def grouped_radial(SAresults, parameters, radSc=2.0, scaling=1, widthSc=0.5, STthick=1, varNameMult=1.3, colors=None, groups=None, gpNameMult=1.5, threshold="conf"):
    # Derived from https://github.com/calvinwhealton/SensitivityAnalysisPlots
    fig, ax = plt.subplots(1, 1)
    color_map = {}

    # initialize parameters and colors
    if groups is None:

        if colors is None:
            colors = ["k"]

        for i, parameter in enumerate(parameters):
            color_map[parameter] = colors[i % len(colors)]
    else:
        if colors is None:
            colors = sns.color_palette("deep", max(3, len(groups)))

        for i, key in enumerate(groups.keys()):
            #parameters.extend(groups[key])

            for parameter in groups[key]:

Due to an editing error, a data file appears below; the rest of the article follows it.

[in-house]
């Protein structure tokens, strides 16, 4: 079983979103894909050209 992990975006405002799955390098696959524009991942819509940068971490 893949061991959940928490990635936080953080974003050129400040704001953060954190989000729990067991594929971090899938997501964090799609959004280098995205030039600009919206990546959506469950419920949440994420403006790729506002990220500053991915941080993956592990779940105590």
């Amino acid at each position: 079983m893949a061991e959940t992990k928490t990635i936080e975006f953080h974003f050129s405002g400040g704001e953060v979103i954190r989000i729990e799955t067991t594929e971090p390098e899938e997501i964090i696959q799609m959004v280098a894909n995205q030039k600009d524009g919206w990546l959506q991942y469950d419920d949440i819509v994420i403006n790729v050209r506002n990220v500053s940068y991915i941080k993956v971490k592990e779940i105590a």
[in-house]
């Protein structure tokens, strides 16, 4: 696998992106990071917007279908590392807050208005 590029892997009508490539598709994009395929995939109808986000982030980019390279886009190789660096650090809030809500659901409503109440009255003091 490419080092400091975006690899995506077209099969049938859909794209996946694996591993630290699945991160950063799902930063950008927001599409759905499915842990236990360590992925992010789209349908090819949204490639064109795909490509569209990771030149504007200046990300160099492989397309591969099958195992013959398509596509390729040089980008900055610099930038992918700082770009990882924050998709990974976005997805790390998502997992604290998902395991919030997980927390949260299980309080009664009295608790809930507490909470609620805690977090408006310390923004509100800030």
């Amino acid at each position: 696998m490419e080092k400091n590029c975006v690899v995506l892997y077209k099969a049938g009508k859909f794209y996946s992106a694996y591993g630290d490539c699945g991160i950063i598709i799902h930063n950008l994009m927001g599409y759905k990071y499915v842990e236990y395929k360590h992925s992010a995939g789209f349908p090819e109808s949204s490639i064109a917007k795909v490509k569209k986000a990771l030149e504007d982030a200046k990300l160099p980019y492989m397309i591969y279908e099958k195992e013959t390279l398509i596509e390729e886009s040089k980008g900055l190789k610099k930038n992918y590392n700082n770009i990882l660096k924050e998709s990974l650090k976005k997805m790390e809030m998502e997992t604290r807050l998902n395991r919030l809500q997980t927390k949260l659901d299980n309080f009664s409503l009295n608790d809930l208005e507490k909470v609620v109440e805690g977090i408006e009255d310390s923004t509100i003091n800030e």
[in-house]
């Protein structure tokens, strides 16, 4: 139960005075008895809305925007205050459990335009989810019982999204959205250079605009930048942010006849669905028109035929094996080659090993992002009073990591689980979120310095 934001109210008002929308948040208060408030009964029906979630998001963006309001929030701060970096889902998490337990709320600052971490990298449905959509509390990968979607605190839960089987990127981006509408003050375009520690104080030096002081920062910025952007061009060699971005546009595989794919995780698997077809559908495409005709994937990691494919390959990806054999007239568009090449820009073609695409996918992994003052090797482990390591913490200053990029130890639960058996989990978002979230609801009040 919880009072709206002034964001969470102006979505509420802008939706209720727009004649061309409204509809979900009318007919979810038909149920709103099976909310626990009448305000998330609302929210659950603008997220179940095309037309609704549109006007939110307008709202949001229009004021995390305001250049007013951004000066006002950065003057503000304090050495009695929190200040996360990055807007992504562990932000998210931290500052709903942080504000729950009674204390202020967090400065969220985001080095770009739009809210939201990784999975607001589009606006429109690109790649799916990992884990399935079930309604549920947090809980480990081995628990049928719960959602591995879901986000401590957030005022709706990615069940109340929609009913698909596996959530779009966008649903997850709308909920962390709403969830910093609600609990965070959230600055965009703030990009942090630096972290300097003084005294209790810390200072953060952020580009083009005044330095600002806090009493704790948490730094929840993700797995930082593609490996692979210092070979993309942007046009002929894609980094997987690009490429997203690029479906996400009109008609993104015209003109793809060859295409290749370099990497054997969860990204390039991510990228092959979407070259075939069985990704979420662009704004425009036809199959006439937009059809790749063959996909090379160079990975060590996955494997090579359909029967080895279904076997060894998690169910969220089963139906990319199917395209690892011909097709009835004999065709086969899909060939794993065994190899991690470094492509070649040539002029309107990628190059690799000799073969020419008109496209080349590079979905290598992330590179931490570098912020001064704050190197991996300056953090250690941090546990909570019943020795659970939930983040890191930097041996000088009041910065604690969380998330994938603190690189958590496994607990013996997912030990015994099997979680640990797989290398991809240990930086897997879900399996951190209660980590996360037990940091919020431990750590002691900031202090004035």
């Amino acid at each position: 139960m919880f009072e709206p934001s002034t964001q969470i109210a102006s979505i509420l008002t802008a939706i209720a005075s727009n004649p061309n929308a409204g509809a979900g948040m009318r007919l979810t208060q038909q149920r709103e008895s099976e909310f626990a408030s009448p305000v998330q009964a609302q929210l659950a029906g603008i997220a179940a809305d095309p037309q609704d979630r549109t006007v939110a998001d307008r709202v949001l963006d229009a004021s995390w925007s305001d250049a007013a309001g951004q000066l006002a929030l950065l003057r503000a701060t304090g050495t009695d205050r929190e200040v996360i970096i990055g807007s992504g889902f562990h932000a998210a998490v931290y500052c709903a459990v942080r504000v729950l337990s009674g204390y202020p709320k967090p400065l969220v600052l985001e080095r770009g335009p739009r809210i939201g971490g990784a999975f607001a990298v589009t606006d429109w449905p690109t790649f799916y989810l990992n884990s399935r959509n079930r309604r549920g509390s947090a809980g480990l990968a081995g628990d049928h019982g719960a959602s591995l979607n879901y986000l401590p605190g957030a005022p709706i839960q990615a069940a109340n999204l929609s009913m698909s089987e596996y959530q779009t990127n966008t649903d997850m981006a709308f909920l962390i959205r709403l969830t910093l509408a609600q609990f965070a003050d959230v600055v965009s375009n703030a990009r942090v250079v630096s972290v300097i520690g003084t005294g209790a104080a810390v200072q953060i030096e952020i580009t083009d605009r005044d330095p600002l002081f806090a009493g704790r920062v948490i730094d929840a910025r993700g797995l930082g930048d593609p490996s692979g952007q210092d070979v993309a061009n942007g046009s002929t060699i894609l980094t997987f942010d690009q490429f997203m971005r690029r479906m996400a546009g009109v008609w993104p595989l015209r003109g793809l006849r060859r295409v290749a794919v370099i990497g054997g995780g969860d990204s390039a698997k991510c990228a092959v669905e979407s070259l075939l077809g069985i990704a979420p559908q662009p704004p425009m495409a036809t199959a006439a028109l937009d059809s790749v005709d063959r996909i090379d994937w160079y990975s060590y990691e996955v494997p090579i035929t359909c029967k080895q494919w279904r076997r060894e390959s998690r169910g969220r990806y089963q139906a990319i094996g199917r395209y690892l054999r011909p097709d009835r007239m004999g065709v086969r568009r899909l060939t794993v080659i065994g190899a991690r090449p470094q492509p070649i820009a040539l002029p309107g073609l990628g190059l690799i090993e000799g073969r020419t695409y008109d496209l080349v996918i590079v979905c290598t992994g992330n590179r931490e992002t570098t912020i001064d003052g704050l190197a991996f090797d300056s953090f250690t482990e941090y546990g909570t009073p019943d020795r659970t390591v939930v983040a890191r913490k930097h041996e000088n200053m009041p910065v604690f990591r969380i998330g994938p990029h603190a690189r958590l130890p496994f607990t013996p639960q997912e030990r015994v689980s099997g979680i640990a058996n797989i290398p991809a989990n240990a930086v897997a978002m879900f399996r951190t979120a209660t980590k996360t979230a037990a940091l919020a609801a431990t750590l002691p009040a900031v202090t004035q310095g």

color_map[parameter] = colors[i % len(colors)]

    n = len(parameters)
    angles = radSc*math.pi*np.arange(0, n)/n
    x = radSc*np.cos(angles)
    y = radSc*np.sin(angles)

    # plot second-order indices
    for i, j in itertools.combinations(range(n), 2):
        #key1 = parameters[i]
        #key2 = parameters[j]

        if is_significant(SAresults["S2"][i][j], SAresults["S2_conf"][i][j], threshold):
            angle = math.atan((y[j]-y[i])/(x[j]-x[i]))

            if y[j]-y[i] < 0:
                angle += math.pi

            line_hw = scaling*(max(0, SAresults["S2"][i][j])**widthSc)/2

            coords = np.empty((4, 2))
            coords[0, 0] = x[i] - line_hw*math.sin(angle)
            coords[1, 0] = x[i] + line_hw*math.sin(angle)
            coords[2, 0] = x[j] + line_hw*math.sin(angle)